EDITORIAL: Oversight Required for Hawai‘i County Housing Office

EDITORIAL: Oversight Required for Hawai‘i County Housing Office

posted in: January 2019 | 0

Due diligence.

That’s what you do if you are buying or receiving property. And it’s what you should do in spades if you are doing so on behalf of people struggling to find affordable housing in Hawai‘i.

But due diligence appears to have been completely lacking when the Hawai‘i County Office of Housing and Community Development (OHCD) was negotiating with a Waikoloa developer over terms that would lead to satisfaction of affordable housing conditions imposed by the state Land Use Commission as well as the County Council.

Here are the many ways in which the OHCD failed its clients – to say nothing of the taxpaying public of Hawai‘i County – in its dealings with Waikoloa Highlands, Inc.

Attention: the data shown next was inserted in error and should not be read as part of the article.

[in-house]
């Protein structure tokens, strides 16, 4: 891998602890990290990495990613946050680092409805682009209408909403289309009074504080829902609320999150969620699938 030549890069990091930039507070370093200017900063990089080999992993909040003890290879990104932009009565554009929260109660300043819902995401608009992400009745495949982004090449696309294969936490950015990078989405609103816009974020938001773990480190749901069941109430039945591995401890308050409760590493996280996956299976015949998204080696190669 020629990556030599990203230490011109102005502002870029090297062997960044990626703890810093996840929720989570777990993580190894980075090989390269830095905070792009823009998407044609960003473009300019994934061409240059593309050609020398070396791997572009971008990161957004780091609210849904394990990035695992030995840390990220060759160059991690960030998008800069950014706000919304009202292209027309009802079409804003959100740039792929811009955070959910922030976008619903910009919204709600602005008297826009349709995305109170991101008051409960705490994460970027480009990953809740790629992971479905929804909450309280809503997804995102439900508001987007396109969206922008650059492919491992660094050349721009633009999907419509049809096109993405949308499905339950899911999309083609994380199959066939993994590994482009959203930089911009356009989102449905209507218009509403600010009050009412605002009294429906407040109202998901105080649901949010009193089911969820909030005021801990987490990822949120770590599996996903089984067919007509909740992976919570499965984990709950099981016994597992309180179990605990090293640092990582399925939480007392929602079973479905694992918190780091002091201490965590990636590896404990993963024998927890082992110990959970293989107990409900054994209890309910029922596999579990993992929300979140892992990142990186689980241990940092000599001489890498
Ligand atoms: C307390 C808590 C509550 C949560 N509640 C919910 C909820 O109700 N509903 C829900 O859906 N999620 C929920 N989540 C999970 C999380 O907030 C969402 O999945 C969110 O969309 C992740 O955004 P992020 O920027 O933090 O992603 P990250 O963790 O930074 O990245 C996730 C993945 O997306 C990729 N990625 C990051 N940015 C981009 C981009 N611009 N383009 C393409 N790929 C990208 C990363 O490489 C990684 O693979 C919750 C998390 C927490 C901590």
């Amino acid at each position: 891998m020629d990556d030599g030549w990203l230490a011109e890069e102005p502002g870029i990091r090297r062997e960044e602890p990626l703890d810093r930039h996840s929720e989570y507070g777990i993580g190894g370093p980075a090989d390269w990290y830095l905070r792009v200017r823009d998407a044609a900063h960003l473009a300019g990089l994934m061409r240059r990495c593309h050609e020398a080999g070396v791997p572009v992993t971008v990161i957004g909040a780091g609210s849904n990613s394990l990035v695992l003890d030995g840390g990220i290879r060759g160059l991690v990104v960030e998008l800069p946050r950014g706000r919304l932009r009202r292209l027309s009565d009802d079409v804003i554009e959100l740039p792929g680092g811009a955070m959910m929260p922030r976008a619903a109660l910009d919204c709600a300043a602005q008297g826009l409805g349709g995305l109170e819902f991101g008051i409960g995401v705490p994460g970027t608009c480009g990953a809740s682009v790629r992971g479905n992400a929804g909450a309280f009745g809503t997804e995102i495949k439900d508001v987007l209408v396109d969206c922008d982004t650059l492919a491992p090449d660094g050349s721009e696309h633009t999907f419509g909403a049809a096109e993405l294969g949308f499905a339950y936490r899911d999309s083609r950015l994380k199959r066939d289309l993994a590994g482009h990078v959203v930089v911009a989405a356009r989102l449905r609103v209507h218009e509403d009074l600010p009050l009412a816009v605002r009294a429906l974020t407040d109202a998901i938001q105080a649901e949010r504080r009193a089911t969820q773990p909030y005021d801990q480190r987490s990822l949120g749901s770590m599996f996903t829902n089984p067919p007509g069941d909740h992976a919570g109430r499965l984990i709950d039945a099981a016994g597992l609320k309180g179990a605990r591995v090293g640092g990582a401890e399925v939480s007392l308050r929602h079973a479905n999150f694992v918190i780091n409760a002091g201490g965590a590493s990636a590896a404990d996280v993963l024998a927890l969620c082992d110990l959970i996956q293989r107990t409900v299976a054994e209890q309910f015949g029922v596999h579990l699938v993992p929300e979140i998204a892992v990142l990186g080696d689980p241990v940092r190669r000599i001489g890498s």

The County Code requires any developer wanting to satisfy the affordable housing condition by a land transfer – instead of built units – to transfer title to either the county or a qualified nonprofit organization, such as Habitat for Humanity. In the case of Waikoloa Mauka, LLC, or its successor, Waikoloa Highlands, Inc., which was hoping to develop 398 single-family house lots on about 730 acres near Waikoloa Village, that transfer, involving about 11.7 acres of land, was made to a for-profit entity, Plumeria at Waikoloa, LLC.

Nothing is known as to who was behind this company, formed barely two weeks before the OHCD signed off on the deal. Paul Sulla, the Hilo attorney who registered the LLC with the state Department of Commerce and Consumer Affairs on November 16, 2016, would not answer any questions about the company posed to him by Environment Hawai‘i. The registration indicates that there were two members in the LLC in addition to Sulla; their identity remains hidden.